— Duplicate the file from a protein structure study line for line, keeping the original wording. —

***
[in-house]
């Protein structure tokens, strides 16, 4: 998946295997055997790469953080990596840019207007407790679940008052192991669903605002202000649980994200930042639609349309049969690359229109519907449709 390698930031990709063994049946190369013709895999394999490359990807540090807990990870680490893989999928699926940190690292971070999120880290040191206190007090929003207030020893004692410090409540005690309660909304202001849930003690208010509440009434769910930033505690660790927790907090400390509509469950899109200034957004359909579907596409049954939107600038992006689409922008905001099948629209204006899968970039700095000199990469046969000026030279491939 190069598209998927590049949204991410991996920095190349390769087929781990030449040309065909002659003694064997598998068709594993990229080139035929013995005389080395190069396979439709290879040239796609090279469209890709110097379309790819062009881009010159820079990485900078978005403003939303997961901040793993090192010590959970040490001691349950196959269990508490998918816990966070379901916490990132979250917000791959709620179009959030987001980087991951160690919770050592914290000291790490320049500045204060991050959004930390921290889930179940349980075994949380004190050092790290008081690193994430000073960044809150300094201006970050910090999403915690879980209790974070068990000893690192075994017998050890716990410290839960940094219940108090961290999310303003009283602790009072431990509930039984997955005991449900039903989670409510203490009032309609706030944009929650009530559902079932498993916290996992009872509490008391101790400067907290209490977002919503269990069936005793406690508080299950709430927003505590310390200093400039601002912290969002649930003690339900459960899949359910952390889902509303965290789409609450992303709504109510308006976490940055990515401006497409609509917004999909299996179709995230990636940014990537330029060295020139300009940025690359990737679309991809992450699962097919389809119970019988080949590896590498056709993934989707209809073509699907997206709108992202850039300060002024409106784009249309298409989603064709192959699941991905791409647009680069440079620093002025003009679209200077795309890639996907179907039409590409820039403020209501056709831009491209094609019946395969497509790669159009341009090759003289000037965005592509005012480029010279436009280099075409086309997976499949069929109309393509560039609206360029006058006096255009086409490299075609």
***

[in-house]
């Protein structure tokens, strides 16, 4: 998946295997055997790469953080990596840019207007407790679940008052192991669903605002202000649980994200930042639609349309049969690359229109519907449709 390698930031990709063994049946190369013709895999394999490359990807540090807990990870680490893989999928699926940190690292971070999120880290040191206190007090929003207030020893004692410090409540005690309660909304202001849930003690208010509440009434769910930033505690660790927790907090400390509509469950899109200034957004359909579907596409049954939107600038992006689409922008905001099948629209204006899968970039700095000199990469046969000026030279491939 190069598209998927590049949204991410991996920095190349390769087929781990030449040309065909002659003694064997598998068709594993990229080139035929013995005389080395190069396979439709290879040239796609090279469209890709110097379309790819062009881009010159820079990485900078978005403003939303997961901040793993090192010590959970040490001691349950196959269990508490998918816990966070379901916490990132979250917000791959709620179009959030987001980087991951160690919770050592914290000291790490320049500045204060991050959004930390921290889930179940349980075994949380004190050092790290008081690193994430000073960044809150300094201006970050910090999403915690879980209790974070068990000893690192075994017998050890716990410290839960940094219940108090961290999310303003009283602790009072431990509930039984997955005991449900039903989670409510203490009032309609706030944009929650009530559902079932498993916290996992009872509490008391101790400067907290209490977002919503269990069936005793406690508080299950709430927003505590310390200093400039601002912290969002649930003690339900459960899949359910952390889902509303965290789409609450992303709504109510308006976490940055990515401006497409609509917004999909299996179709995230990636940014990537330029060295020139300009940025690359990737679309991809992450699962097919389809119970019988080949590896590498056709993934989707209809073509699907997206709108992202850039300060002024409106784009249309298409989603064709192959699941991905791409647009680069440079620093002025003009679209200077795309890639996907179907039409590409820039403020209501056709831009491209094609019946395969497509790669159009341009090759003289000037965005592509005012480029010279436009280099075409086309997976499949069929109309393509560039609206360029006058006096255009086409490299075609």